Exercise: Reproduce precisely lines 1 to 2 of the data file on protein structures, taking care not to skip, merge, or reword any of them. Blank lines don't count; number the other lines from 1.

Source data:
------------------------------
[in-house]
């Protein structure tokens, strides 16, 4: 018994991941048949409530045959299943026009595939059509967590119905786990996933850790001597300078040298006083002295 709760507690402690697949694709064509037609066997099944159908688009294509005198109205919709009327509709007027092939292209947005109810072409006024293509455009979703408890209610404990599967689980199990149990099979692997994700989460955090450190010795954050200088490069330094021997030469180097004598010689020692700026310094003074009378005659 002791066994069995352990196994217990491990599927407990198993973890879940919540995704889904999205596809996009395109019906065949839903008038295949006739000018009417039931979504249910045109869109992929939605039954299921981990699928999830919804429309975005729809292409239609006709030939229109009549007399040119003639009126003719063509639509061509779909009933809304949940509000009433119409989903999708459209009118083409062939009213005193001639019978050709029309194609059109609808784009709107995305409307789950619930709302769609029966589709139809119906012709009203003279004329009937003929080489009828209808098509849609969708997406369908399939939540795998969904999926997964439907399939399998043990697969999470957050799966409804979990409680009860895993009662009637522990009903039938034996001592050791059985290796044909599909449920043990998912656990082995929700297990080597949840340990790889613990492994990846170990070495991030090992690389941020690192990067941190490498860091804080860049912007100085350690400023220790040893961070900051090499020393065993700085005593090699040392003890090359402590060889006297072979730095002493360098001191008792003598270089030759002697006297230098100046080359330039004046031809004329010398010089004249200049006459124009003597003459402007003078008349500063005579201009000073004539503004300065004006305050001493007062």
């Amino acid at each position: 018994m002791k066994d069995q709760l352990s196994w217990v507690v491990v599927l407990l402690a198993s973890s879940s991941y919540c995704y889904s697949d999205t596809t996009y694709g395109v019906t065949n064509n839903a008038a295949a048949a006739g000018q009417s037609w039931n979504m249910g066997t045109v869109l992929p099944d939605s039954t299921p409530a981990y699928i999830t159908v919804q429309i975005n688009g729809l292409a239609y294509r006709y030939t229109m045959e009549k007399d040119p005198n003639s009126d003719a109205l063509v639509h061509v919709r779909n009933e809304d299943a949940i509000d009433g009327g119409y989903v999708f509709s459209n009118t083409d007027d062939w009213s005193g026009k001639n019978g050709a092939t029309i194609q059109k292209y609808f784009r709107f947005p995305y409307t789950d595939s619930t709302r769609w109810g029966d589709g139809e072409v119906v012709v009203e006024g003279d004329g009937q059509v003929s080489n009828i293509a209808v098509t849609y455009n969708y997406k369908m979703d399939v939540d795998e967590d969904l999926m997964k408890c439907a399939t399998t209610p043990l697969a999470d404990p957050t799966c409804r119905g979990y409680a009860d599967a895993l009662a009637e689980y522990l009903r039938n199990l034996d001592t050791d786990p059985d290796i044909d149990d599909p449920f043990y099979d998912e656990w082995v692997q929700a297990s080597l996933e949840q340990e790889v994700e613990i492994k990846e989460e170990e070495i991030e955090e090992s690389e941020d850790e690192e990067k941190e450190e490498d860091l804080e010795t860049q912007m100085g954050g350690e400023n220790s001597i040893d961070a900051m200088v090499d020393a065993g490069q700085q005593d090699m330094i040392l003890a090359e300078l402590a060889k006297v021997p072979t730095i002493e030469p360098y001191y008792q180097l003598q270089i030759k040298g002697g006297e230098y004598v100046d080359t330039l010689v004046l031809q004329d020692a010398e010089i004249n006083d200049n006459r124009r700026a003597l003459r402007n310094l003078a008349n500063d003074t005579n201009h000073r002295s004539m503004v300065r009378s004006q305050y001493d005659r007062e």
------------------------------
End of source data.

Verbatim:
[in-house]
């Protein structure tokens, strides 16, 4: 018994991941048949409530045959299943026009595939059509967590119905786990996933850790001597300078040298006083002295 709760507690402690697949694709064509037609066997099944159908688009294509005198109205919709009327509709007027092939292209947005109810072409006024293509455009979703408890209610404990599967689980199990149990099979692997994700989460955090450190010795954050200088490069330094021997030469180097004598010689020692700026310094003074009378005659 002791066994069995352990196994217990491990599927407990198993973890879940919540995704889904999205596809996009395109019906065949839903008038295949006739000018009417039931979504249910045109869109992929939605039954299921981990699928999830919804429309975005729809292409239609006709030939229109009549007399040119003639009126003719063509639509061509779909009933809304949940509000009433119409989903999708459209009118083409062939009213005193001639019978050709029309194609059109609808784009709107995305409307789950619930709302769609029966589709139809119906012709009203003279004329009937003929080489009828209808098509849609969708997406369908399939939540795998969904999926997964439907399939399998043990697969999470957050799966409804979990409680009860895993009662009637522990009903039938034996001592050791059985290796044909599909449920043990998912656990082995929700297990080597949840340990790889613990492994990846170990070495991030090992690389941020690192990067941190490498860091804080860049912007100085350690400023220790040893961070900051090499020393065993700085005593090699040392003890090359402590060889006297072979730095002493360098001191008792003598270089030759002697006297230098100046080359330039004046031809004329010398010089004249200049006459124009003597003459402007003078008349500063005579201009000073004539503004300065004006305050001493007062």